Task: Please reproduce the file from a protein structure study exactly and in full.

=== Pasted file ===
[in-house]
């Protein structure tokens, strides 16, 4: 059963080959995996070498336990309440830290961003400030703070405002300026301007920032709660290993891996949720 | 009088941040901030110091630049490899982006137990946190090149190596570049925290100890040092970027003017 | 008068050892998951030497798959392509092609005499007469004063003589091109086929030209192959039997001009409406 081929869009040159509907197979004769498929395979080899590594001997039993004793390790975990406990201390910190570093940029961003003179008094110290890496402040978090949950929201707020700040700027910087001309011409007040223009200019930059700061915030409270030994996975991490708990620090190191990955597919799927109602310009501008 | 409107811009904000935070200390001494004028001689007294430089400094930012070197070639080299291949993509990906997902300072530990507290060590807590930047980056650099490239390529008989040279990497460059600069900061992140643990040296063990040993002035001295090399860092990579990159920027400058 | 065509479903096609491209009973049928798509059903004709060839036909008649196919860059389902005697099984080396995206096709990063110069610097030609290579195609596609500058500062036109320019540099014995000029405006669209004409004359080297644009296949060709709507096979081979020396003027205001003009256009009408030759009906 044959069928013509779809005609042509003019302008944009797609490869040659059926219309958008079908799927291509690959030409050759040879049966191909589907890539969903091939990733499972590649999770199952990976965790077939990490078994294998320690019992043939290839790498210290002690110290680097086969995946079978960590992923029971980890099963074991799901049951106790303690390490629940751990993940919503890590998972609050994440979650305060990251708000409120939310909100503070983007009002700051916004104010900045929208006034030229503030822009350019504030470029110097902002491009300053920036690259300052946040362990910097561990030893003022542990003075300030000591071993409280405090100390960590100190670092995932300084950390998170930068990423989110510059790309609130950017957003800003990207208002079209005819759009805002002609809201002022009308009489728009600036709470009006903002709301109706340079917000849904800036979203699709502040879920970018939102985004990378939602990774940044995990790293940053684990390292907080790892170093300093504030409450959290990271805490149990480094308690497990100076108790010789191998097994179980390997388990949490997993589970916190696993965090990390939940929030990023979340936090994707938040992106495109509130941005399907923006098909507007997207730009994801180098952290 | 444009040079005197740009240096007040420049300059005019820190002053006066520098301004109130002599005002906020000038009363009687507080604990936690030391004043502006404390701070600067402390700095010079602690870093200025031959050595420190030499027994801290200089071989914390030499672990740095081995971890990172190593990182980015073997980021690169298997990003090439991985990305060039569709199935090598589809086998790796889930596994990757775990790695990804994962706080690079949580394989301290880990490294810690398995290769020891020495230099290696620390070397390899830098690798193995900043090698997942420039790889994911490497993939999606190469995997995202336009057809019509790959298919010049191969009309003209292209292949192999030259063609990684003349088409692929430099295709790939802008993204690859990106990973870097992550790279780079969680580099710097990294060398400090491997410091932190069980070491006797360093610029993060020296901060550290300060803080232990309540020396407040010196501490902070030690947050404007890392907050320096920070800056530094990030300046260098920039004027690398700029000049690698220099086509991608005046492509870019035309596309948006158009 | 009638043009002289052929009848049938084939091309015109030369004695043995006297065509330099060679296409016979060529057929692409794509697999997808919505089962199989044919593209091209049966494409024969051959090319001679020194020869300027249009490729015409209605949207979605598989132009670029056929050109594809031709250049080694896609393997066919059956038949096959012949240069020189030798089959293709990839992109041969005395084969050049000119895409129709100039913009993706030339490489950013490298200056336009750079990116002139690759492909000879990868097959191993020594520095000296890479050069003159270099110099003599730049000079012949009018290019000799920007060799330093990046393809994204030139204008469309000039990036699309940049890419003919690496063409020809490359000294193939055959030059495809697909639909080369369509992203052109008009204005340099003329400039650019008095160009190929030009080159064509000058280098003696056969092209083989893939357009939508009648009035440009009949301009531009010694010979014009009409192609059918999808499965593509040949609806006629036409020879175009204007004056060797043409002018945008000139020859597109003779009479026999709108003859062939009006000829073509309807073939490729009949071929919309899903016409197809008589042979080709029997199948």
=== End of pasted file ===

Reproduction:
[in-house]
């Protein structure tokens, strides 16, 4: 059963080959995996070498336990309440830290961003400030703070405002300026301007920032709660290993891996949720 | 009088941040901030110091630049490899982006137990946190090149190596570049925290100890040092970027003017 | 008068050892998951030497798959392509092609005499007469004063003589091109086929030209192959039997001009409406 081929869009040159509907197979004769498929395979080899590594001997039993004793390790975990406990201390910190570093940029961003003179008094110290890496402040978090949950929201707020700040700027910087001309011409007040223009200019930059700061915030409270030994996975991490708990620090190191990955597919799927109602310009501008 | 409107811009904000935070200390001494004028001689007294430089400094930012070197070639080299291949993509990906997902300072530990507290060590807590930047980056650099490239390529008989040279990497460059600069900061992140643990040296063990040993002035001295090399860092990579990159920027400058 | 065509479903096609491209009973049928798509059903004709060839036909008649196919860059389902005697099984080396995206096709990063110069610097030609290579195609596609500058500062036109320019540099014995000029405006669209004409004359080297644009296949060709709507096979081979020396003027205001003009256009009408030759009906 044959069928013509779809005609042509003019302008944009797609490869040659059926219309958008079908799927291509690959030409050759040879049966191909589907890539969903091939990733499972590649999770199952990976965790077939990490078994294998320690019992043939290839790498210290002690110290680097086969995946079978960590992923029971980890099963074991799901049951106790303690390490629940751990993940919503890590998972609050994440979650305060990251708000409120939310909100503070983007009002700051916004104010900045929208006034030229503030822009350019504030470029110097902002491009300053920036690259300052946040362990910097561990030893003022542990003075300030000591071993409280405090100390960590100190670092995932300084950390998170930068990423989110510059790309609130950017957003800003990207208002079209005819759009805002002609809201002022009308009489728009600036709470009006903002709301109706340079917000849904800036979203699709502040879920970018939102985004990378939602990774940044995990790293940053684990390292907080790892170093300093504030409450959290990271805490149990480094308690497990100076108790010789191998097994179980390997388990949490997993589970916190696993965090990390939940929030990023979340936090994707938040992106495109509130941005399907923006098909507007997207730009994801180098952290 | 444009040079005197740009240096007040420049300059005019820190002053006066520098301004109130002599005002906020000038009363009687507080604990936690030391004043502006404390701070600067402390700095010079602690870093200025031959050595420190030499027994801290200089071989914390030499672990740095081995971890990172190593990182980015073997980021690169298997990003090439991985990305060039569709199935090598589809086998790796889930596994990757775990790695990804994962706080690079949580394989301290880990490294810690398995290769020891020495230099290696620390070397390899830098690798193995900043090698997942420039790889994911490497993939999606190469995997995202336009057809019509790959298919010049191969009309003209292209292949192999030259063609990684003349088409692929430099295709790939802008993204690859990106990973870097992550790279780079969680580099710097990294060398400090491997410091932190069980070491006797360093610029993060020296901060550290300060803080232990309540020396407040010196501490902070030690947050404007890392907050320096920070800056530094990030300046260098920039004027690398700029000049690698220099086509991608005046492509870019035309596309948006158009 | 009638043009002289052929009848049938084939091309015109030369004695043995006297065509330099060679296409016979060529057929692409794509697999997808919505089962199989044919593209091209049966494409024969051959090319001679020194020869300027249009490729015409209605949207979605598989132009670029056929050109594809031709250049080694896609393997066919059956038949096959012949240069020189030798089959293709990839992109041969005395084969050049000119895409129709100039913009993706030339490489950013490298200056336009750079990116002139690759492909000879990868097959191993020594520095000296890479050069003159270099110099003599730049000079012949009018290019000799920007060799330093990046393809994204030139204008469309000039990036699309940049890419003919690496063409020809490359000294193939055959030059495809697909639909080369369509992203052109008009204005340099003329400039650019008095160009190929030009080159064509000058280098003696056969092209083989893939357009939508009648009035440009009949301009531009010694010979014009009409192609059918999808499965593509040949609806006629036409020879175009204007004056060797043409002018945008000139020859597109003779009479026999709108003859062939009006000829073509309807073939490729009949071929919309899903016409197809008589042979080709029997199948």